Creating content is often what we freelance writers do these days. When you’re asked to write content for a client’s website, or when you suggest a client needs content it helps to understand what that client is trying to achieve.
Some of your clients will know exactly what outcomes they want from their content and even have ways to track the success, or lack of success, their published content gives them. Others will have only a vague notion that ‘content’ is something they should ‘do.’
As writers our job is often to help our clients clarify their goals. If we’re smart, we sometimes go further and actually work with them to set reasonable goals for the writing they then hire us to create content.
All of which means, of course, we’ve got to have some understanding about the ins and outs of content and what it can create for clients.
But first, some definitions of content
The term ‘content’ is pretty squishy. It exploded on the scene with the Web and we’ve been told that ‘content is king,’ that creating content can create money for clients, that content should be short, long or in between. In other words it’s a moving target.
Lee Odden wrote What is Content? Learn from 40+ Definitions at the Top Rank Marketing blog. Yep, 40+. I like JL Braaten’s minimalist approach: “I’d define content as information presented on the web” which while true also begs the question a bit. Content includes articles, blog posts, videos, white papers, ebooks and reports, slide shows and more presented on the internet, mostly through the web. As a writer creating content does give you a lot of potential scope.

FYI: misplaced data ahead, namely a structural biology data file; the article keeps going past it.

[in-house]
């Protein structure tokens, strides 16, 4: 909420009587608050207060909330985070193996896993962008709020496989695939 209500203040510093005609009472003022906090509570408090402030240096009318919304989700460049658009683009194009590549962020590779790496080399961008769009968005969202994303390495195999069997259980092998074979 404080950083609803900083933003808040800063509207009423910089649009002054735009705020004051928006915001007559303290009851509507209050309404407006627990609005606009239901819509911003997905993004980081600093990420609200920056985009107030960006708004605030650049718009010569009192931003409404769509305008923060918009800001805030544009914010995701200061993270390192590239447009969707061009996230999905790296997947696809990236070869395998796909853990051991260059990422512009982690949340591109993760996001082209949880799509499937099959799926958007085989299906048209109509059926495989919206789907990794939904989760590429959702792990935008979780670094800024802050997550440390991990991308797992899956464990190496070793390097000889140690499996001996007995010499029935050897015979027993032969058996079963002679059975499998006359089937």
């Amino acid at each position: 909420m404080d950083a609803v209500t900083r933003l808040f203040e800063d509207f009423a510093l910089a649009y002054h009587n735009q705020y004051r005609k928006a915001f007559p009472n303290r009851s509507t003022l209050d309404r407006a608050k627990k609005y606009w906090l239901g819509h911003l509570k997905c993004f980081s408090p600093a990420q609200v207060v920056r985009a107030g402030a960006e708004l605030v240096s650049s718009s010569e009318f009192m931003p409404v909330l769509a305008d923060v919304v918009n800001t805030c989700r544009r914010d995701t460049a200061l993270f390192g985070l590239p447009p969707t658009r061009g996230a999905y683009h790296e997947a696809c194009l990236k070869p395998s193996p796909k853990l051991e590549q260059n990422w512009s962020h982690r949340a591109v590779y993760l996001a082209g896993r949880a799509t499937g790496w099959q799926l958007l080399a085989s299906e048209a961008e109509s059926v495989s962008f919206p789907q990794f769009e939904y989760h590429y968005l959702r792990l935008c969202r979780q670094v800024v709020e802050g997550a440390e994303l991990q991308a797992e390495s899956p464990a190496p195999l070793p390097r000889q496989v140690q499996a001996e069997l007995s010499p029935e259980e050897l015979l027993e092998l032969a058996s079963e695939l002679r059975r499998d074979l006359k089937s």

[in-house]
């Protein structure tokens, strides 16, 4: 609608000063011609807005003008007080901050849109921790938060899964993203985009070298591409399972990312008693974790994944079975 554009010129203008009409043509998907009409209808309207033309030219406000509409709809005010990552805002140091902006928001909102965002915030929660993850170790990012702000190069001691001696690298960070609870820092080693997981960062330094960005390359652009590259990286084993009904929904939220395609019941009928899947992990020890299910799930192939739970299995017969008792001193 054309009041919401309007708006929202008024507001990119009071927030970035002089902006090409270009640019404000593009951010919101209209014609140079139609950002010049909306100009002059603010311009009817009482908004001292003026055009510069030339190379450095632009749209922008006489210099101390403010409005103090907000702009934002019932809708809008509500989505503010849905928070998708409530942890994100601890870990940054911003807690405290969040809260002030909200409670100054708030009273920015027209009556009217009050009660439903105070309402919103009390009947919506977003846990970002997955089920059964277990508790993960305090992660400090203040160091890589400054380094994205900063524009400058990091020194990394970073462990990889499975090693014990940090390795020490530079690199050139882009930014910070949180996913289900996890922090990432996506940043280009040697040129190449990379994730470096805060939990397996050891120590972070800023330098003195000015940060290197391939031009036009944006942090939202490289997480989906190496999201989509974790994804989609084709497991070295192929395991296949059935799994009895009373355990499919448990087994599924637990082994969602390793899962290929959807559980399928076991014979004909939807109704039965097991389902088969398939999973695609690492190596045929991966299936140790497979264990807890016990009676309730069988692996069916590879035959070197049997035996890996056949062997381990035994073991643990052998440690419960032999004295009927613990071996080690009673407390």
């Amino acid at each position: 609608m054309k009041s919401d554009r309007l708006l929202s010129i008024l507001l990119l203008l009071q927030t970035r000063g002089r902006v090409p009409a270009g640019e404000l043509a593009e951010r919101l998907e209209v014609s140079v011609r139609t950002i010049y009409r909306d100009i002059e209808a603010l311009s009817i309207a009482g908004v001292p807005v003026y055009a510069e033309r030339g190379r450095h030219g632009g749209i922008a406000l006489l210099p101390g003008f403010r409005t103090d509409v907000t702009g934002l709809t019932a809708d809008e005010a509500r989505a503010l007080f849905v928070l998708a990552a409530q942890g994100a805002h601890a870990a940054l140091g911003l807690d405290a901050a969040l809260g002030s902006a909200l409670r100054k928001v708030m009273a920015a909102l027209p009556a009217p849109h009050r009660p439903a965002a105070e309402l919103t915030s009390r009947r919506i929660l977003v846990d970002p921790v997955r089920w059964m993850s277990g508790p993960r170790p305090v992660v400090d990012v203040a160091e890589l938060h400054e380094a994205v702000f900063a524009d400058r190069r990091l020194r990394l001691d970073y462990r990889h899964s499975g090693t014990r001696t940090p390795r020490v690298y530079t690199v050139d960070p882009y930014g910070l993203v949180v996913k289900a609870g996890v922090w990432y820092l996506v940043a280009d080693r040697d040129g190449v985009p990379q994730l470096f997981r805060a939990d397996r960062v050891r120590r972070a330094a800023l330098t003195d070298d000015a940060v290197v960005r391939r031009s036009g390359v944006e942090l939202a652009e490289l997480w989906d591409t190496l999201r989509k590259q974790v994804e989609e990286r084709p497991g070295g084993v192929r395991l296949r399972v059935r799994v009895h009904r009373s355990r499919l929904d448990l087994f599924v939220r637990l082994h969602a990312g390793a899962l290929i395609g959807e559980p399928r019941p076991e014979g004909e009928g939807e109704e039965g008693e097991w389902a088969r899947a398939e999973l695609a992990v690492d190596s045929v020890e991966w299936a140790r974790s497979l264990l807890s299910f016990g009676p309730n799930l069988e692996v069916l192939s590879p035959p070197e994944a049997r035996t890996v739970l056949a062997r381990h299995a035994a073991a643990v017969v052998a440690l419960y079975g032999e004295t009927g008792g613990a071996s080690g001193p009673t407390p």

What to think about when creating content
Marketingprofs.com pointed to an infographic by Brandpoint.com that’s designed to show the “…complete conversion funnel in action and what outcomes to strive toward…” with creating content marketing. Although aimed at measuring the outcomes, I find this infographic particularly helpful in seeing the big content picture if you will.
For example, it starts with Awareness. It lists three desirable outcomes, points out that 93 percent of “online experiences” begin with a search engine, and notes the rather surprising statistic that there’s been a significant decrease in the click through on first-position content. This is followed by specific recommendations. And so it continues through Consideration and Conversion.
I think every step or point there’s some content creation we writers could write – an article, a blog post, etc. etc. I can also imagine taking even part of this information and showing a client how we can begin creating content that is likely to work for them.
What do you think? How can you see making use of this information?
Hit tip to Jay Magpantay who first suggested I look at this infographic.